A cacophony of upset parrots and squealing pigs running from imminent death exploded into 3A, breaking the silence I’d been daydreaming in after homeroom ended. Musicians, I shuddered. The homerooms here have always had the dual purpose of providing a space for the multitude of clubs to meet during free period. Looks like this year I’ll be stuck with the zit-faced guys who grow out their hair long and never give up their fedoras, even when reciting the Pledge of Allegiance in the mornings. The boys began to oil their trumpets and the primary fedora-offender slipped a new reed into his clarinet mouthpiece. Someone called out, “one and two and three an….” And a sole trumpet rang out, it’s brass note hanging in the air with startling clarity. They’re good? I imagined my eyes growing wide with incredulity, until the rest of the band began to play. Oh, same ol’, same ol’, I relaxed to the tuneless, harsh discordant of Hot Cross Buns and settled into the comfort of familiarity.

The Vanity Desk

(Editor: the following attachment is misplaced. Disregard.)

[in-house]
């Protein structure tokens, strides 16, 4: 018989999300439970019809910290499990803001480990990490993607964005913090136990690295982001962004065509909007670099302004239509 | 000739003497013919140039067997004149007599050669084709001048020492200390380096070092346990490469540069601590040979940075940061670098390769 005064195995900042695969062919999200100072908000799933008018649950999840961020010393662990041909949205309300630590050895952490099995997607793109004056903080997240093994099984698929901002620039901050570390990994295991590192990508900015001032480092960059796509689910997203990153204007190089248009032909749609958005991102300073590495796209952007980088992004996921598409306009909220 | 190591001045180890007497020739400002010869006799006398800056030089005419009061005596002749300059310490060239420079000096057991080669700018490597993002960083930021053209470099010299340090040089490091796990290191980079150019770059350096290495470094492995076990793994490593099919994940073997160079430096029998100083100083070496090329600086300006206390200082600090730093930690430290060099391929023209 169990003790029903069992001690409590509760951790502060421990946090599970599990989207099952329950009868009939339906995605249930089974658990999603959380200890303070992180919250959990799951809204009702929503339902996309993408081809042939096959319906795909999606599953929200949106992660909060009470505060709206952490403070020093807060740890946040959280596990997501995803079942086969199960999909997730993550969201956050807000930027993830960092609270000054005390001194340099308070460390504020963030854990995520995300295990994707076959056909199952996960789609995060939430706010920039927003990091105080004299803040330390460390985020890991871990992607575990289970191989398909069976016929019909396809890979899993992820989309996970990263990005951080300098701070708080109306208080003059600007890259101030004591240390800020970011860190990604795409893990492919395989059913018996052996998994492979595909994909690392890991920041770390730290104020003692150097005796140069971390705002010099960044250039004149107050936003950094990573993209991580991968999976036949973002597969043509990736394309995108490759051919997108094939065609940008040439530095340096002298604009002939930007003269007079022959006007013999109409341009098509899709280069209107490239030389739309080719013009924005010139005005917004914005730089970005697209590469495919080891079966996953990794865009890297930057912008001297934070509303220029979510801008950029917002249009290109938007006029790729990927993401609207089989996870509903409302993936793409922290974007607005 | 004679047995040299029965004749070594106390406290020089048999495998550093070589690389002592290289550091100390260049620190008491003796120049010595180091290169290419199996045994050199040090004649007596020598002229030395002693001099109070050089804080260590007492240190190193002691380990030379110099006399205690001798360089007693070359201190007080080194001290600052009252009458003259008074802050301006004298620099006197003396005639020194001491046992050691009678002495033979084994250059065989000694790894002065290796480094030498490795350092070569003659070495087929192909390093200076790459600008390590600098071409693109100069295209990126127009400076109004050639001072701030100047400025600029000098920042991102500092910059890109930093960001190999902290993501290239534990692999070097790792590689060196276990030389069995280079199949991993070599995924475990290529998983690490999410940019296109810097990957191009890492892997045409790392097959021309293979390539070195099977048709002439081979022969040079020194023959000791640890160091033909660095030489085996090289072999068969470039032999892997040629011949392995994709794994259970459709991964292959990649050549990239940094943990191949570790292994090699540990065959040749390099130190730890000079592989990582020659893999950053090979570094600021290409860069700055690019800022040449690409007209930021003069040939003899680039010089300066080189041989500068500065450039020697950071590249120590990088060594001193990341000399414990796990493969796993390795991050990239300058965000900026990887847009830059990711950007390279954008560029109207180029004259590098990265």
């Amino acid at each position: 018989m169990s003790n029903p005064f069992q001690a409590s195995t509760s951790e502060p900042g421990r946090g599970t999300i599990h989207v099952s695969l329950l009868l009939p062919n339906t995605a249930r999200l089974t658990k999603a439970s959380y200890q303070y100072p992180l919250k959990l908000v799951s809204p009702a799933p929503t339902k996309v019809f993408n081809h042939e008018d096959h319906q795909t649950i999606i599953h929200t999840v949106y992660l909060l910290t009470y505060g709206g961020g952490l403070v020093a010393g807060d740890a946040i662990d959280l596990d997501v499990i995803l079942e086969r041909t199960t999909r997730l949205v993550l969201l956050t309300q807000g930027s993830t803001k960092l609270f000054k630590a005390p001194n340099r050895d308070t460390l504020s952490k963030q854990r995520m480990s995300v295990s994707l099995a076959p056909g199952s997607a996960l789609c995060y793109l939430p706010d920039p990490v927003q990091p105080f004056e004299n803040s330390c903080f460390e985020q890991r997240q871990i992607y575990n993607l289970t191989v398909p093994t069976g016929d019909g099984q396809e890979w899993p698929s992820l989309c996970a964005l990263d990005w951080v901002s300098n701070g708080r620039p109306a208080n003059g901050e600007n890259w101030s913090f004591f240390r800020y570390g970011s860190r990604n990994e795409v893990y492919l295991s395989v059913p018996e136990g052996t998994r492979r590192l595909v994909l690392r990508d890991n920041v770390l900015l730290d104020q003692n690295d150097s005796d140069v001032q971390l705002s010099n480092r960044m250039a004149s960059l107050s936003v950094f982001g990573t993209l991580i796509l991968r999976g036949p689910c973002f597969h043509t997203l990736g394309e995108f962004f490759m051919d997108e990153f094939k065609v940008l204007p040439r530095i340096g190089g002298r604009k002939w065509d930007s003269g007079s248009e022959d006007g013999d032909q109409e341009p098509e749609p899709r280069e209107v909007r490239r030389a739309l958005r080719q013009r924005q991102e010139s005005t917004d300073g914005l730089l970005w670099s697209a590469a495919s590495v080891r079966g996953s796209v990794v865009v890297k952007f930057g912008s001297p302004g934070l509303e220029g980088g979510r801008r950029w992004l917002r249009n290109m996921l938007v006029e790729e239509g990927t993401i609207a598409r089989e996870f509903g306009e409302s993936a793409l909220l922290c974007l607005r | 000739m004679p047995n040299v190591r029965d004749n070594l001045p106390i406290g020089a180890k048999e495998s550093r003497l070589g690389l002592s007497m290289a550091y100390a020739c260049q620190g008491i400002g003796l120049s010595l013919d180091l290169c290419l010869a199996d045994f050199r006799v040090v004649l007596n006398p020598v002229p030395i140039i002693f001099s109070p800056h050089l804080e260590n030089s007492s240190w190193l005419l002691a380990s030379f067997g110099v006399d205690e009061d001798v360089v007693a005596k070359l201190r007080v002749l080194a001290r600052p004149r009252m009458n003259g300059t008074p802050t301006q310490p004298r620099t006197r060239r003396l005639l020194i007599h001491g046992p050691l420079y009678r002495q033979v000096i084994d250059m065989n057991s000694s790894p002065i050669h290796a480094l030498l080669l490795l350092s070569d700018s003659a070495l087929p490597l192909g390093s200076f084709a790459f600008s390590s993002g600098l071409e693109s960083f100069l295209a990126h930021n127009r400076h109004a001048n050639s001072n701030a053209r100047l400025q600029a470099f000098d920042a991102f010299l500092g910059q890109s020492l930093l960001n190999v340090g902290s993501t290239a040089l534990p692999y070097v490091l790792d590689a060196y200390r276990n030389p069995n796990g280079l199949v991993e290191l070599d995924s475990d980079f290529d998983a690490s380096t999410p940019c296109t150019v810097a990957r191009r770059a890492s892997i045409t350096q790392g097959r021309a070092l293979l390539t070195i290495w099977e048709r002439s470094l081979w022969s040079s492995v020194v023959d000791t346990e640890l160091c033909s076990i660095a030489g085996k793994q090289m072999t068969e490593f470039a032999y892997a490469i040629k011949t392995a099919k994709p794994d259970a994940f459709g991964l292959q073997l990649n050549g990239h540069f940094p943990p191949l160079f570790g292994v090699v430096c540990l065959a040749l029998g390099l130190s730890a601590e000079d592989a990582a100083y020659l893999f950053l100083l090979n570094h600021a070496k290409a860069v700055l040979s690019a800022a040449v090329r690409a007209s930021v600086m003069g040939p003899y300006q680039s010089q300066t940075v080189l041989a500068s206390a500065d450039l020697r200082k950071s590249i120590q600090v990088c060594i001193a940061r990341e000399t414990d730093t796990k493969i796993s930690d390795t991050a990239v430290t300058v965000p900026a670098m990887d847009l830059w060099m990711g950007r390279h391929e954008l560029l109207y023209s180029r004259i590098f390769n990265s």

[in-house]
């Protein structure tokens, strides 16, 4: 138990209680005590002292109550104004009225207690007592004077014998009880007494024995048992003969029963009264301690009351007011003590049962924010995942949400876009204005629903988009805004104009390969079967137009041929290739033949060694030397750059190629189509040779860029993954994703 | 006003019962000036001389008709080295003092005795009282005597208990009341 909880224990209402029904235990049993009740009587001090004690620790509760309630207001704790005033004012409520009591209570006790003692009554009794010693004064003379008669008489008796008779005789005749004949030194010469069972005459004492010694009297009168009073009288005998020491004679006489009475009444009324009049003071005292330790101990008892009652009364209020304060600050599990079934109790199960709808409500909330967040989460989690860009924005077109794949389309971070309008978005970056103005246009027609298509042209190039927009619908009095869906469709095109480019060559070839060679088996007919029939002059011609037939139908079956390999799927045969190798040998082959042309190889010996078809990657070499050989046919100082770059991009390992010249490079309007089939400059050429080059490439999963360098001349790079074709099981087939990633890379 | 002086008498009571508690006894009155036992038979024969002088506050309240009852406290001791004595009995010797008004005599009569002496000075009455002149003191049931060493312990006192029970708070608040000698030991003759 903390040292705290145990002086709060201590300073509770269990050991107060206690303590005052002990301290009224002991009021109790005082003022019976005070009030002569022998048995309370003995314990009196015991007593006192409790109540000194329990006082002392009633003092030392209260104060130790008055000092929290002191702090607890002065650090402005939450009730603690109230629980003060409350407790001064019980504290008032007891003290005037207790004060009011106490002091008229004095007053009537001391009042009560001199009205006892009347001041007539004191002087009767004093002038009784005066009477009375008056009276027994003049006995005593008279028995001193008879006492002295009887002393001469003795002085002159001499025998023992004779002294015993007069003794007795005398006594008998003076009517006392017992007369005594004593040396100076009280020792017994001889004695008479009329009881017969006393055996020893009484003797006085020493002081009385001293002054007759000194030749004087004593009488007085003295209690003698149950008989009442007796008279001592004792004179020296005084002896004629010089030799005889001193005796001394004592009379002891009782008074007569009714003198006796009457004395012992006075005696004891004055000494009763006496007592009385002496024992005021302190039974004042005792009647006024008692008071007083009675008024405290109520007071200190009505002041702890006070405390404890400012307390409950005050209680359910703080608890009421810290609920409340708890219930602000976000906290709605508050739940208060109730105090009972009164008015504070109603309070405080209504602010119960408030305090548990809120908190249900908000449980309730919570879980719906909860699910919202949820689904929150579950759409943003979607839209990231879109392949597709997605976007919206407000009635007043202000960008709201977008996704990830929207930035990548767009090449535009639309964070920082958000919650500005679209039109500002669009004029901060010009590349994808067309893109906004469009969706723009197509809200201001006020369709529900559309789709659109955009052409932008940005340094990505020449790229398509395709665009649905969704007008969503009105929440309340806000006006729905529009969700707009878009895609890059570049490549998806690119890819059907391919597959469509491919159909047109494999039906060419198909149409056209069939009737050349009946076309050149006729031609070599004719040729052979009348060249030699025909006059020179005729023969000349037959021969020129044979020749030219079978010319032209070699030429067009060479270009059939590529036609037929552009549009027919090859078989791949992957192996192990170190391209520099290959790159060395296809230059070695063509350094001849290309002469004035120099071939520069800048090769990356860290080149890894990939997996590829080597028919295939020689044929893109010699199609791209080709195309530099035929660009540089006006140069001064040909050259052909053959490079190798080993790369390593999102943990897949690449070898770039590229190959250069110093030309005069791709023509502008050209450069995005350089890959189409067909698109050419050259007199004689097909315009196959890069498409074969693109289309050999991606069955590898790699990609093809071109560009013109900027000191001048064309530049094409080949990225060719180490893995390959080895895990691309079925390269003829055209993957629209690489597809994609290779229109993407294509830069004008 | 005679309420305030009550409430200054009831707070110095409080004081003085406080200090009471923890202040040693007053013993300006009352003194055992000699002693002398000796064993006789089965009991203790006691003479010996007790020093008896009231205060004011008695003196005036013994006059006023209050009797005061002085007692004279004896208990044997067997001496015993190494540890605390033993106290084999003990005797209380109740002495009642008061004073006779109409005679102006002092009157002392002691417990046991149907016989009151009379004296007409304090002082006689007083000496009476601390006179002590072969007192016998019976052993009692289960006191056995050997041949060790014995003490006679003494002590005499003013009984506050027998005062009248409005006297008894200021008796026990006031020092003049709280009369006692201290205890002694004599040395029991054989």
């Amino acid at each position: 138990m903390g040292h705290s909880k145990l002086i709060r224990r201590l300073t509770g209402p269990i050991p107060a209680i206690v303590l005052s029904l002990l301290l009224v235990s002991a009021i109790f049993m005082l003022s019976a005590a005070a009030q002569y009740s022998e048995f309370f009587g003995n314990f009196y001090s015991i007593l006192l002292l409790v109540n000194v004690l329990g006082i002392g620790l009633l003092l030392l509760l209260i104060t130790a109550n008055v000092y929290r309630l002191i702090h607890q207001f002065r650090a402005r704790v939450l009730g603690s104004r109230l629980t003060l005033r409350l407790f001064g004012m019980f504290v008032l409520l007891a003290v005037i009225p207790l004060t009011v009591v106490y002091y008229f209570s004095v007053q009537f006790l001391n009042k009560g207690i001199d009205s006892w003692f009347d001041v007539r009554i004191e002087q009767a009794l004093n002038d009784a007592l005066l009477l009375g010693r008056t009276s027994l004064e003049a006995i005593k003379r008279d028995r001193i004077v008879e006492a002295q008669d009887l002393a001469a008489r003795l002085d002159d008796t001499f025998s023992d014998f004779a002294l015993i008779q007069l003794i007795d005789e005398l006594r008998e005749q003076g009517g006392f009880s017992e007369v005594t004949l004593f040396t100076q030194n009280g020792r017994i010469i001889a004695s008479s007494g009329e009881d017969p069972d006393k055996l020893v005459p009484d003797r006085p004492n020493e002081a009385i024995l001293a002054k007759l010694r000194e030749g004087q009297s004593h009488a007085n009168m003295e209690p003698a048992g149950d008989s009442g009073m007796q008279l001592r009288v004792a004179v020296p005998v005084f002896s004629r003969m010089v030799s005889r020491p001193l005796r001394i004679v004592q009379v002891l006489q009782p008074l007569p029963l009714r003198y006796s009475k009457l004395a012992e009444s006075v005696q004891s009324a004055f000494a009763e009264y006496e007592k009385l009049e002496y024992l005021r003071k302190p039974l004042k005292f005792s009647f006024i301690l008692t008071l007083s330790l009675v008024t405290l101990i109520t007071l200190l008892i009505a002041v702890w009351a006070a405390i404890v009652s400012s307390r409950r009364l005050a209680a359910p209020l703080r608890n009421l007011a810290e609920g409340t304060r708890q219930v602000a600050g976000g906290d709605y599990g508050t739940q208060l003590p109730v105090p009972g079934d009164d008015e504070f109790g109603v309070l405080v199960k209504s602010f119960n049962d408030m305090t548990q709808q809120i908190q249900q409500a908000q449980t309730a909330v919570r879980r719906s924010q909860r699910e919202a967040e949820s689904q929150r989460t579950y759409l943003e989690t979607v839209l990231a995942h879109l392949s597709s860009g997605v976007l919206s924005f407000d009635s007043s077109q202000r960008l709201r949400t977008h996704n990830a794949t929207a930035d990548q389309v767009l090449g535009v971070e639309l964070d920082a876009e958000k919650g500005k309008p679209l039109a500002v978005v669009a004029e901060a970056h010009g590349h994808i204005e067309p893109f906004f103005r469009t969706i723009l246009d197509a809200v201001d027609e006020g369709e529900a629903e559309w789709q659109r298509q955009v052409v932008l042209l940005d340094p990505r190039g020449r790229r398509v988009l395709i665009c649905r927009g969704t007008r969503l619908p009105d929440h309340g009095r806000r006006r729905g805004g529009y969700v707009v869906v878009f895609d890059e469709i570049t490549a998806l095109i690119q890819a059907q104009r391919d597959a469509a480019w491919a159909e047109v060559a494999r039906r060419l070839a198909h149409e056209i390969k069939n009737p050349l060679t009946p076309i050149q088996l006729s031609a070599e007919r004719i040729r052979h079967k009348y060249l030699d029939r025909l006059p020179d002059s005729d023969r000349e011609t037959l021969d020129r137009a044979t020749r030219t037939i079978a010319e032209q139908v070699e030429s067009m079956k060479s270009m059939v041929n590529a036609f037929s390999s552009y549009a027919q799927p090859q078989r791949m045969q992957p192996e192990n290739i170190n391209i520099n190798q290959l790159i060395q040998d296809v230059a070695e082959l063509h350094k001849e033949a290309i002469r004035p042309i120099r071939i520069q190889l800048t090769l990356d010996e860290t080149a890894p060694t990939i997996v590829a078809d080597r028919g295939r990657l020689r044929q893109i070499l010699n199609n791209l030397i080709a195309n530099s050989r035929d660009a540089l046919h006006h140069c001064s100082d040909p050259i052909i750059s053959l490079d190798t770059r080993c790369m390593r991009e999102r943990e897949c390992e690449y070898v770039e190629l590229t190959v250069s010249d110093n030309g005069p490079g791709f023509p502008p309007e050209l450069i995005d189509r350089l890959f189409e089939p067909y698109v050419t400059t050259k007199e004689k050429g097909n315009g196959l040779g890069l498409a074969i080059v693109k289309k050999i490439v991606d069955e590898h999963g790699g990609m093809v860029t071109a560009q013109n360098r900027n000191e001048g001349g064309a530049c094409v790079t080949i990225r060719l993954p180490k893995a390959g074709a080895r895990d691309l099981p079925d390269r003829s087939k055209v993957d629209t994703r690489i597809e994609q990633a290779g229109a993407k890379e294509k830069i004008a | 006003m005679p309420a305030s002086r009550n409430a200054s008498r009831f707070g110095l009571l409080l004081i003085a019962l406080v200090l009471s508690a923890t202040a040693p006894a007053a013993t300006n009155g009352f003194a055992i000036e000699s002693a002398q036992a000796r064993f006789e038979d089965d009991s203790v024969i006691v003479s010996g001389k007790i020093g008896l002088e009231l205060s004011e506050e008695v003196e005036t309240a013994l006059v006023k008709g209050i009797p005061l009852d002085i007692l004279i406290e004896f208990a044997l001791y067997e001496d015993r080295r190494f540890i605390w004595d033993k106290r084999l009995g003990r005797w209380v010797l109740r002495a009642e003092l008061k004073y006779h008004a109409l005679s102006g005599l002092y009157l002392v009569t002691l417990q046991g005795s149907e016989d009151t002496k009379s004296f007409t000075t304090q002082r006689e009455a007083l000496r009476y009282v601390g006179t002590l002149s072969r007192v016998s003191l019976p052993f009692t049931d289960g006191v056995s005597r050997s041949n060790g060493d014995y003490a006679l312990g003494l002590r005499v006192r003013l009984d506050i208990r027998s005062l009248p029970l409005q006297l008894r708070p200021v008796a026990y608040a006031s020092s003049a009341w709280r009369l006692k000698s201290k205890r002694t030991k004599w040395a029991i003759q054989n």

Following the joyful wake of Nazi liberation, I was relocated from Nana’s house in the warn-torn city Celle, in the Lower Saxony, to a summer home in Freiburg im Breisgau, six-hundred and forty kilometers away, near the border of Germany and France. Nana was depressed in the days leading up to our move, but getting her away from the horrible images circulating around town that had leaked from Bergen-Belsen was pertinent. She didn’t bring much with her, just a suitcase and some choice antiques to furnish the nearly barren summer home. I, obviously, was brought along. For three years Nana and I shared a pint-sized bedroom overlooking a vast field of thriving green forest, consistently cooped up during the long winter months around the hot iron she used to heat her room. But at that time, Nana wasn’t “Nana” yet. She was Lucy Austerlitz, aspiring journalist extraordinaire. When the weather permitted, Lucy left the house and took a taxi across Germany’s border to spend the weekend in France. On Mondays she would come back to the house in Freiburg im Breisgau, smelling of hard liquor and French perfumes, on her arm a brown paper bag of French jam. She’d puff up the narrow Dutch staircase of the summer home and we would lean over her fleur de lis stationary while she wrote letters to a Birdie and Grant Tulane. Sometimes we would have to restart because her tears had soaked the parchment. I never did learn who the couple was that made my master sob like she did, but I do recall the one of the letters she wrote: